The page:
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Regarding teachers’ responses to handle anxiety in students with autism spectrum disorder, 33.3% teachers promote anxiety and 37.1% promote autonomy.
For students with autism spectrum disorder (ASD) who experience clinical anxiety symptoms, preschool and primary school teachers respond differently to anxiety behaviors, according to a new study. Responses can either help (autonomy-promoting) or harm (anxiety-promoting) students.1
According to prior research, 40% to 70% of children with ASD have clinical symptoms of anxiety—yet little research had previously been explored on how teachers’ respond to this kind of behavior in the classroom.2,3
The study, led by Osvaldo Hernández González, MS, of the Institute of Humanistic Studies Juan Ignacio Molina at Universidad de Talca in Talca, Chile, found that while preschool teachers respond to student’s generalized anxiety, separation anxiety, and social anxiety by reinforcing anxiety (P < .05), primary school teachers are more likely to respond to same behavior by reinforcing autonomy (P <.05).1
“Findings show that teachers' responses vary in relation to age, experience in inclusive schools, specific training for teaching students with ASD and teaching stage, as well as the type of anxiety,” the team wrote “These findings follow the same direction as the exploratory study conducted by Adams et al. (2019), which revealed how teachers are more likely to respond differently to the anxiety related behaviours of students with ASD (vs. neurotypical students) and concluded that the type of anxiety is a determining variable.”
The descriptive, comparative, correlational, cross-sectional study focused on assessing how teachers would respond to anxiety behaviors in students with ASD, how well-informed they are about ASD, and their emotional regulation. All the 139 teachers included in the study worked with at least 1 student with ASD. The teachers worked in 47 inclusive preschools and primary schools. The data was collected from April and May 2021 and August 2022, and the teachers’ completed the evaluations during class hours.
Teachers completed several questionnaires to gather information on gender, age, inclusive context experience, specific ASD training, and teaching stage.
The questionnaires were as followed:
The anxiety subscale scores revealed teachers >30 years old were significantly more likely to respond with anxiety-promoting for behaviors reflecting generalized anxiety and separation anxiety (P < .05)—but not for social anxiety. They were also more likely to report overprotective responses toward generalized anxiety and avoidant reinforcement to separation anxiety (P < .05).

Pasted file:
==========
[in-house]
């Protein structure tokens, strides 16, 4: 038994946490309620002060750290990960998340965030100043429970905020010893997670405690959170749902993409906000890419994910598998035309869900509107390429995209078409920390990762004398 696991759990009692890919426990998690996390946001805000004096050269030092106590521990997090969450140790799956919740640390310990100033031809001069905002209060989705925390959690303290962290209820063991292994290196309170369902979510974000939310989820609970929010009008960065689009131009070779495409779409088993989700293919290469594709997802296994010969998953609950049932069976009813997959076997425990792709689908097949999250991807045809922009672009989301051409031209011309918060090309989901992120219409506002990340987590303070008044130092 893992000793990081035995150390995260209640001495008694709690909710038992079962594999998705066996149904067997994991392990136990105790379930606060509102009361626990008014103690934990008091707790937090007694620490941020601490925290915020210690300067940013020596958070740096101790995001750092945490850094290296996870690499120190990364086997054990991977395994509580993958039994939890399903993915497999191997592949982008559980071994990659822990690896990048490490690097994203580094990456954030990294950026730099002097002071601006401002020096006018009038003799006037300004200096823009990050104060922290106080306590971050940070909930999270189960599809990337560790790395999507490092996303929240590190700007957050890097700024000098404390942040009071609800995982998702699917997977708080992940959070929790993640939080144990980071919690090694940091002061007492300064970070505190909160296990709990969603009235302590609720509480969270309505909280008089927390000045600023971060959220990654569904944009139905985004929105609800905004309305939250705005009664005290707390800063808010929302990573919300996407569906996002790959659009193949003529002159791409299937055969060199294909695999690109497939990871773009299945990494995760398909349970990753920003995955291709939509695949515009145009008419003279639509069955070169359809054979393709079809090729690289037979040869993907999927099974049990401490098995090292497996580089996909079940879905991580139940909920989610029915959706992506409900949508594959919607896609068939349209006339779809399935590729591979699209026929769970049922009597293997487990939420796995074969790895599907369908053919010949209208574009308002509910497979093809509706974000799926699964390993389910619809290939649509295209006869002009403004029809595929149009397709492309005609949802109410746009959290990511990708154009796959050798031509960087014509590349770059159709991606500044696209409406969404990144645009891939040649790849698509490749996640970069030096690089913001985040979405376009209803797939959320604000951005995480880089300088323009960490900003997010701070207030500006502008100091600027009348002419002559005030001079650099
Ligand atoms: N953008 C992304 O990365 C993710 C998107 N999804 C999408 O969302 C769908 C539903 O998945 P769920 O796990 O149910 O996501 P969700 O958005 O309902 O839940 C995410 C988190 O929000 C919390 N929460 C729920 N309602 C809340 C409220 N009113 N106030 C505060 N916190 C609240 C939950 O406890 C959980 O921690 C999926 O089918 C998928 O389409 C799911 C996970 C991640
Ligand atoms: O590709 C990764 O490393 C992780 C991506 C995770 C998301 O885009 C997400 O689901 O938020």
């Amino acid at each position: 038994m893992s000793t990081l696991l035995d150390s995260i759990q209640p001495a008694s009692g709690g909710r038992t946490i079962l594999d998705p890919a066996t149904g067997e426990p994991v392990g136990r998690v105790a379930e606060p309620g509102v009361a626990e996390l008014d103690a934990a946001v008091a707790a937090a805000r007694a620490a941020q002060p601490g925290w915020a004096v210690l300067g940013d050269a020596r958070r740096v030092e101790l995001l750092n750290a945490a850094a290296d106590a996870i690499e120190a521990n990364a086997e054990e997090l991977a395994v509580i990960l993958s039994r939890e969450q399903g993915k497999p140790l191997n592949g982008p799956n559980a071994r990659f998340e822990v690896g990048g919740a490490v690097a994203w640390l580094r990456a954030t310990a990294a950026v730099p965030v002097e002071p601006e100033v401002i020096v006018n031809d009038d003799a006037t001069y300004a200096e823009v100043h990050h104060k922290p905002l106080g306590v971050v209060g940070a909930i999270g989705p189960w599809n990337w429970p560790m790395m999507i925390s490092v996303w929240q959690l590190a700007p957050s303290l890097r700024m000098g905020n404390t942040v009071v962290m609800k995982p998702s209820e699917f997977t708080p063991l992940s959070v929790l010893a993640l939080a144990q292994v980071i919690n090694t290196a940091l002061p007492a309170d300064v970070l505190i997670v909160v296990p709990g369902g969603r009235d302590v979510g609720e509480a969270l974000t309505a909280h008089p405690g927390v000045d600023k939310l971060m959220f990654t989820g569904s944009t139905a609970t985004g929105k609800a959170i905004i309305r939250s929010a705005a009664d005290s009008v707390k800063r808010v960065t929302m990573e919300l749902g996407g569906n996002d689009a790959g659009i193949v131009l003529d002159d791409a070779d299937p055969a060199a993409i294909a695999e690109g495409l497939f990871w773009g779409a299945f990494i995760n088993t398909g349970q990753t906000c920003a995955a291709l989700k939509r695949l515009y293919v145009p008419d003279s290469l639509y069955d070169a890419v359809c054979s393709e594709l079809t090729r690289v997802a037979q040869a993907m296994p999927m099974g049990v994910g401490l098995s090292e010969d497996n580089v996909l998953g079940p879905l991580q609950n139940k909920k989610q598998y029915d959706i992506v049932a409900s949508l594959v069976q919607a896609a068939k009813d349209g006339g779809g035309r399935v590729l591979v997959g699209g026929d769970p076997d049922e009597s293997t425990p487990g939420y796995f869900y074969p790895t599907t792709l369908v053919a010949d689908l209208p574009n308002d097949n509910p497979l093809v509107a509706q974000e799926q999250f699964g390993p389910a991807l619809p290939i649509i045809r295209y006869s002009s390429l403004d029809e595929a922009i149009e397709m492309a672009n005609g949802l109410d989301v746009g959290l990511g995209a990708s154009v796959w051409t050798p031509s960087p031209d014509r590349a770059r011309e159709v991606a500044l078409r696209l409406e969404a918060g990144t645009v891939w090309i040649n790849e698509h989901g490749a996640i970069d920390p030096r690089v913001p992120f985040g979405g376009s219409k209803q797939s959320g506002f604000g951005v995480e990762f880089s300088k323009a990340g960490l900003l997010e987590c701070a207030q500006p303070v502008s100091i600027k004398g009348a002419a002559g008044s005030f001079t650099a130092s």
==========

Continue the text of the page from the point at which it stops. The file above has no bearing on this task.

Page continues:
Meanwhile, preschool teachers were significantly more likely to respond anxiety-promoting for behaviors reflecting generalized anxiety, separation anxiety, and social anxiety (P < .05). They also reported that they were more likely to use sanctions and criticism responses for generalized anxiety and separation anxiety, as well as avoidance reinforcement for generalized anxiety and social anxiety.
Though, when looking specifically at autonomy-promoting responses, the team found that primary school teachers were significantly more likely to respond with autonomy-promoting responses towards behaviors reflecting separation and social anxiety (P < .05). The significant difference did not include generalized anxiety.
Overall, most of the evidence supported the 6 hypotheses. The data supported the hypothesis that teachers’ knowledge of ASD would be negatively connected to the anxiety-promoting responses of students with ASD (P < .05), teachers’ cognitive reappraisal of emotions would be negatively connected to the responses that promote anxiety, and teachers’ cognitive reappraisal of emotions would be positively connected to responses that promote autonomy, expressive suppression of teachers’ emotions would be positively connected to responses that promote anxiety, and expressive suppression would be negatively connected to responses that promote autonomy .The data, however, rejected the hypothesis that stated the teachers’ knowledge of ASD would be positively related to the responses that promote autonomy.
Ultimately, 33.3% teachers promoted anxiety and 37.1% promoted autonomy.
“Preschool teachers were more likely to use anxiety-reinforcing responses towards behaviours that indicate generalized anxiety, separation anxiety and social anxiety (P < 0.05),” the investigators wrote. “On the contrary, primary school teachers were more likely to use autonomypromoting responses towards these same behaviours (P < 0.05).”
The investigators continued by stating that multiple reasons exist why primary teachers may respond to the anxiety of a student with ASD differently from preschool teachers.
“It is very likely that there is more training in primary schools on the challenges of educating a student with autism compared to preschool teachers,” the investigators concluded. “It is necessary to continue studying the role of the teaching stage in teachers' inclusive pedagogical work and complement it with mixed and/or qualitative methods.”